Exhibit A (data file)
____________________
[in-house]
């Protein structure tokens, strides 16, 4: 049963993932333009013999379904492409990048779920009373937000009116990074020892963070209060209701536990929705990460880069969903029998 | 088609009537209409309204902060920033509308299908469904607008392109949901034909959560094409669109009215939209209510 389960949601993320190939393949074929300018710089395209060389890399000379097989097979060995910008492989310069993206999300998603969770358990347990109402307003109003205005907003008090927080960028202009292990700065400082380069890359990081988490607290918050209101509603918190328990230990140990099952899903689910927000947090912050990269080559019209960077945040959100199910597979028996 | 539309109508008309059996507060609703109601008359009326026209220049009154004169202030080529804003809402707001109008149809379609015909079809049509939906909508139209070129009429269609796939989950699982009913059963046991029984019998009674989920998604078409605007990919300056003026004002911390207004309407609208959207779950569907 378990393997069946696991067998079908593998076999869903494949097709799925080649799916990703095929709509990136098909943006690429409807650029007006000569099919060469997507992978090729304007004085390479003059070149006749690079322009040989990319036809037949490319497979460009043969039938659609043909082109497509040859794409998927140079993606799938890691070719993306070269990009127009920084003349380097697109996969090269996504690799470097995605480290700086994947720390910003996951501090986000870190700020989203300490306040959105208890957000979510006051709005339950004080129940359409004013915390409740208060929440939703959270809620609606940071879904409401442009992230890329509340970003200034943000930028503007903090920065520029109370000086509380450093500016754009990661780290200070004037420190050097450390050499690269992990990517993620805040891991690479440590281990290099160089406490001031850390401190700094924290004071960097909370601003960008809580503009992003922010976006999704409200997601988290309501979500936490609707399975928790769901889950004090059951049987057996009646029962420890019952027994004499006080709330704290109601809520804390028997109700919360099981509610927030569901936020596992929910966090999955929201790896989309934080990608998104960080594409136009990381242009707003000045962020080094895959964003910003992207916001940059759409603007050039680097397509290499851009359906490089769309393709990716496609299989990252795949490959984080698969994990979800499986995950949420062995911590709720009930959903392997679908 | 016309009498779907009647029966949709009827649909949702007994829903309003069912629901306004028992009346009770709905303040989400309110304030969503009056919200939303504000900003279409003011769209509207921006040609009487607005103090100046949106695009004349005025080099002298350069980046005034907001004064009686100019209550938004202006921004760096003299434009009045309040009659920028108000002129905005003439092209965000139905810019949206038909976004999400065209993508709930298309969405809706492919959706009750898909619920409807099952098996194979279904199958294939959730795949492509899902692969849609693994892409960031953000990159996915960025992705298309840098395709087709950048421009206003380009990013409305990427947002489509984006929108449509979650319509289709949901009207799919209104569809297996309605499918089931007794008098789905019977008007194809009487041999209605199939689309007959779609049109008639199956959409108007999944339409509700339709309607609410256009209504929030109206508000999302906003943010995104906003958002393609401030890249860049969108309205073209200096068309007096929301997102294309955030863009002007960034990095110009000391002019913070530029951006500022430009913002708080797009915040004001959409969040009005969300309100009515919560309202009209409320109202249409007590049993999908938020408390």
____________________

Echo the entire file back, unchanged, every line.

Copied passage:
[in-house]
């Protein structure tokens, strides 16, 4: 049963993932333009013999379904492409990048779920009373937000009116990074020892963070209060209701536990929705990460880069969903029998 | 088609009537209409309204902060920033509308299908469904607008392109949901034909959560094409669109009215939209209510 389960949601993320190939393949074929300018710089395209060389890399000379097989097979060995910008492989310069993206999300998603969770358990347990109402307003109003205005907003008090927080960028202009292990700065400082380069890359990081988490607290918050209101509603918190328990230990140990099952899903689910927000947090912050990269080559019209960077945040959100199910597979028996 | 539309109508008309059996507060609703109601008359009326026209220049009154004169202030080529804003809402707001109008149809379609015909079809049509939906909508139209070129009429269609796939989950699982009913059963046991029984019998009674989920998604078409605007990919300056003026004002911390207004309407609208959207779950569907 378990393997069946696991067998079908593998076999869903494949097709799925080649799916990703095929709509990136098909943006690429409807650029007006000569099919060469997507992978090729304007004085390479003059070149006749690079322009040989990319036809037949490319497979460009043969039938659609043909082109497509040859794409998927140079993606799938890691070719993306070269990009127009920084003349380097697109996969090269996504690799470097995605480290700086994947720390910003996951501090986000870190700020989203300490306040959105208890957000979510006051709005339950004080129940359409004013915390409740208060929440939703959270809620609606940071879904409401442009992230890329509340970003200034943000930028503007903090920065520029109370000086509380450093500016754009990661780290200070004037420190050097450390050499690269992990990517993620805040891991690479440590281990290099160089406490001031850390401190700094924290004071960097909370601003960008809580503009992003922010976006999704409200997601988290309501979500936490609707399975928790769901889950004090059951049987057996009646029962420890019952027994004499006080709330704290109601809520804390028997109700919360099981509610927030569901936020596992929910966090999955929201790896989309934080990608998104960080594409136009990381242009707003000045962020080094895959964003910003992207916001940059759409603007050039680097397509290499851009359906490089769309393709990716496609299989990252795949490959984080698969994990979800499986995950949420062995911590709720009930959903392997679908 | 016309009498779907009647029966949709009827649909949702007994829903309003069912629901306004028992009346009770709905303040989400309110304030969503009056919200939303504000900003279409003011769209509207921006040609009487607005103090100046949106695009004349005025080099002298350069980046005034907001004064009686100019209550938004202006921004760096003299434009009045309040009659920028108000002129905005003439092209965000139905810019949206038909976004999400065209993508709930298309969405809706492919959706009750898909619920409807099952098996194979279904199958294939959730795949492509899902692969849609693994892409960031953000990159996915960025992705298309840098395709087709950048421009206003380009990013409305990427947002489509984006929108449509979650319509289709949901009207799919209104569809297996309605499918089931007794008098789905019977008007194809009487041999209605199939689309007959779609049109008639199956959409108007999944339409509700339709309607609410256009209504929030109206508000999302906003943010995104906003958002393609401030890249860049969108309205073209200096068309007096929301997102294309955030863009002007960034990095110009000391002019913070530029951006500022430009913002708080797009915040004001959409969040009005969300309100009515919560309202009209409320109202249409007590049993999908938020408390």